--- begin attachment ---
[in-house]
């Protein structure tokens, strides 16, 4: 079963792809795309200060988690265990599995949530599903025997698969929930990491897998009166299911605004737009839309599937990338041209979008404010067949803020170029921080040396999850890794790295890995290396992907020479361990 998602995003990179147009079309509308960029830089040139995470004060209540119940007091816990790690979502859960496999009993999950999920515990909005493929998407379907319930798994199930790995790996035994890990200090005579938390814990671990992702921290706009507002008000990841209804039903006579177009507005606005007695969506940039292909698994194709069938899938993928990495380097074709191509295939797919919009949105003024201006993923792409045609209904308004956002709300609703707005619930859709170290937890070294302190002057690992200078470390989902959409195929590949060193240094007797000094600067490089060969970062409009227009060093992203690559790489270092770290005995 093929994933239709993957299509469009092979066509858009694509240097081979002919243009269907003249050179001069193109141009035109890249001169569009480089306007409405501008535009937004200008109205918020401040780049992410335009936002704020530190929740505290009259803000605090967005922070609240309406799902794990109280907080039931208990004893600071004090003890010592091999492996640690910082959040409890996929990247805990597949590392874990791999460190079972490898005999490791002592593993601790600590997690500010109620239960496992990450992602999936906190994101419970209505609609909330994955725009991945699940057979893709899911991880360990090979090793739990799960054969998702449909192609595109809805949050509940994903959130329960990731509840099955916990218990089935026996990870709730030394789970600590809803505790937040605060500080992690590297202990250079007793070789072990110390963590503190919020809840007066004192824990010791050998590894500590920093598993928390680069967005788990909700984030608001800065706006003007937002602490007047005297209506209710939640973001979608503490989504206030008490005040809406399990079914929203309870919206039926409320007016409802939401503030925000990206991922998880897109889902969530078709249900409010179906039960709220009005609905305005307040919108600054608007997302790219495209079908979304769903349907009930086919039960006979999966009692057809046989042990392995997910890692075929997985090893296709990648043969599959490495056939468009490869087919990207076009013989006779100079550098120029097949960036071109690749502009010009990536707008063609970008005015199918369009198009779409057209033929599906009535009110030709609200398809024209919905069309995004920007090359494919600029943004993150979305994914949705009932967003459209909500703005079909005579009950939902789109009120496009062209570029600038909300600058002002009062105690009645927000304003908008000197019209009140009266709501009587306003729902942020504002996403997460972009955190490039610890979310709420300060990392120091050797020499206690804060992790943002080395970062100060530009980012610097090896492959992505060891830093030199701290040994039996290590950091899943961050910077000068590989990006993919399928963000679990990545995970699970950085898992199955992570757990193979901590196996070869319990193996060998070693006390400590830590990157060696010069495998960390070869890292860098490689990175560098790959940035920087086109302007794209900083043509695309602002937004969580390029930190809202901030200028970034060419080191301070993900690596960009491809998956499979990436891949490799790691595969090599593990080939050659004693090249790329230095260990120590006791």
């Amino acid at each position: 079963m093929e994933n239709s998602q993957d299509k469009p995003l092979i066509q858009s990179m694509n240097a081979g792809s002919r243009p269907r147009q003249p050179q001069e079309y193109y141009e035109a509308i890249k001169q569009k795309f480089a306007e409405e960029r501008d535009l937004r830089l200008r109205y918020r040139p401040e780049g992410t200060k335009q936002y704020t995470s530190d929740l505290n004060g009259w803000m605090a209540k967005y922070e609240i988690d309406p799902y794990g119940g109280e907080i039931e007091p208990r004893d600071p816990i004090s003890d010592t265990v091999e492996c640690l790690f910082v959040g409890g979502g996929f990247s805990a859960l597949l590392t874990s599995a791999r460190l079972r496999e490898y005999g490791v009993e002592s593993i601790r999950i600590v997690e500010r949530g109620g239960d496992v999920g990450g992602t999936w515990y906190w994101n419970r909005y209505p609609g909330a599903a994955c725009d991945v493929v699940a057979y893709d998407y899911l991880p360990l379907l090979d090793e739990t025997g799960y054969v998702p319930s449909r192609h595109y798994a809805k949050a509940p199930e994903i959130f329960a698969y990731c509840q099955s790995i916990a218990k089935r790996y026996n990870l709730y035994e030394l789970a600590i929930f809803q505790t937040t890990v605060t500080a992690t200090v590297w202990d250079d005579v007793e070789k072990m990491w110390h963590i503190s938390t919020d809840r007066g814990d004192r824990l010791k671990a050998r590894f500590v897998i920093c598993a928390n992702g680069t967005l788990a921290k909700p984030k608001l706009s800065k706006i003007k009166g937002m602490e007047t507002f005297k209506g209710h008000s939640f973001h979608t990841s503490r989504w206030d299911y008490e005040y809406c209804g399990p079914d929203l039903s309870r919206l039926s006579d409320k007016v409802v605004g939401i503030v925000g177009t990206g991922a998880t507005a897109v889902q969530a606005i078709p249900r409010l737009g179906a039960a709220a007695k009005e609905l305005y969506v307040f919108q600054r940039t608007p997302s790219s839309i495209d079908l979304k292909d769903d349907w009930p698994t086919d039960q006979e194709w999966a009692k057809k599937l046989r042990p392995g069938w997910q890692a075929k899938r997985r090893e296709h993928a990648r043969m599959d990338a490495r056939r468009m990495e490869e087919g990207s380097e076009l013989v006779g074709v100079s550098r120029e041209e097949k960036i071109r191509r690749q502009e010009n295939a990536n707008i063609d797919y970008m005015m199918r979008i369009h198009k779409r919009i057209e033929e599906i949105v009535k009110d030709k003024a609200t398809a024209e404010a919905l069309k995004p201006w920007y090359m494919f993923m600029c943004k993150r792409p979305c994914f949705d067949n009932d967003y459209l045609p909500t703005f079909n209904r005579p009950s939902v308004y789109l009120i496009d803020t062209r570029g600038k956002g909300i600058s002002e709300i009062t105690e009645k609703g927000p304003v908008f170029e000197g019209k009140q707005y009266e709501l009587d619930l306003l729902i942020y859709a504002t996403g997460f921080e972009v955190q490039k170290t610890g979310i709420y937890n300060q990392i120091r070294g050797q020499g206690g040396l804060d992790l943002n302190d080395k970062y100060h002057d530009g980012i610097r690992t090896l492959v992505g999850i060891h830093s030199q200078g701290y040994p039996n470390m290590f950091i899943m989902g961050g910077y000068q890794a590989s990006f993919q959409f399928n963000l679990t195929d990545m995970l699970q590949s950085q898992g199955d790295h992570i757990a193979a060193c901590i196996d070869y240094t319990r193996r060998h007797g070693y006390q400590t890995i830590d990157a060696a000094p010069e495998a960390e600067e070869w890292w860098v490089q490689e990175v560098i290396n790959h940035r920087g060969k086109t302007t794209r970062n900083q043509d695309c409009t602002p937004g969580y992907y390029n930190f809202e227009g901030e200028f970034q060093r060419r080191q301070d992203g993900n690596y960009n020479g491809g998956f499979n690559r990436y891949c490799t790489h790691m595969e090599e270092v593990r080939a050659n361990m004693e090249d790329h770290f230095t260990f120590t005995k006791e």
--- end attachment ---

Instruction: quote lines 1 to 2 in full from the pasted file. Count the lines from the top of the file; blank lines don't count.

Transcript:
[in-house]
């Protein structure tokens, strides 16, 4: 079963792809795309200060988690265990599995949530599903025997698969929930990491897998009166299911605004737009839309599937990338041209979008404010067949803020170029921080040396999850890794790295890995290396992907020479361990 998602995003990179147009079309509308960029830089040139995470004060209540119940007091816990790690979502859960496999009993999950999920515990909005493929998407379907319930798994199930790995790996035994890990200090005579938390814990671990992702921290706009507002008000990841209804039903006579177009507005606005007695969506940039292909698994194709069938899938993928990495380097074709191509295939797919919009949105003024201006993923792409045609209904308004956002709300609703707005619930859709170290937890070294302190002057690992200078470390989902959409195929590949060193240094007797000094600067490089060969970062409009227009060093992203690559790489270092770290005995 093929994933239709993957299509469009092979066509858009694509240097081979002919243009269907003249050179001069193109141009035109890249001169569009480089306007409405501008535009937004200008109205918020401040780049992410335009936002704020530190929740505290009259803000605090967005922070609240309406799902794990109280907080039931208990004893600071004090003890010592091999492996640690910082959040409890996929990247805990597949590392874990791999460190079972490898005999490791002592593993601790600590997690500010109620239960496992990450992602999936906190994101419970209505609609909330994955725009991945699940057979893709899911991880360990090979090793739990799960054969998702449909192609595109809805949050509940994903959130329960990731509840099955916990218990089935026996990870709730030394789970600590809803505790937040605060500080992690590297202990250079007793070789072990110390963590503190919020809840007066004192824990010791050998590894500590920093598993928390680069967005788990909700984030608001800065706006003007937002602490007047005297209506209710939640973001979608503490989504206030008490005040809406399990079914929203309870919206039926409320007016409802939401503030925000990206991922998880897109889902969530078709249900409010179906039960709220009005609905305005307040919108600054608007997302790219495209079908979304769903349907009930086919039960006979999966009692057809046989042990392995997910890692075929997985090893296709990648043969599959490495056939468009490869087919990207076009013989006779100079550098120029097949960036071109690749502009010009990536707008063609970008005015199918369009198009779409057209033929599906009535009110030709609200398809024209919905069309995004920007090359494919600029943004993150979305994914949705009932967003459209909500703005079909005579009950939902789109009120496009062209570029600038909300600058002002009062105690009645927000304003908008000197019209009140009266709501009587306003729902942020504002996403997460972009955190490039610890979310709420300060990392120091050797020499206690804060992790943002080395970062100060530009980012610097090896492959992505060891830093030199701290040994039996290590950091899943961050910077000068590989990006993919399928963000679990990545995970699970950085898992199955992570757990193979901590196996070869319990193996060998070693006390400590830590990157060696010069495998960390070869890292860098490689990175560098790959940035920087086109302007794209900083043509695309602002937004969580390029930190809202901030200028970034060419080191301070993900690596960009491809998956499979990436891949490799790691595969090599593990080939050659004693090249790329230095260990120590006791």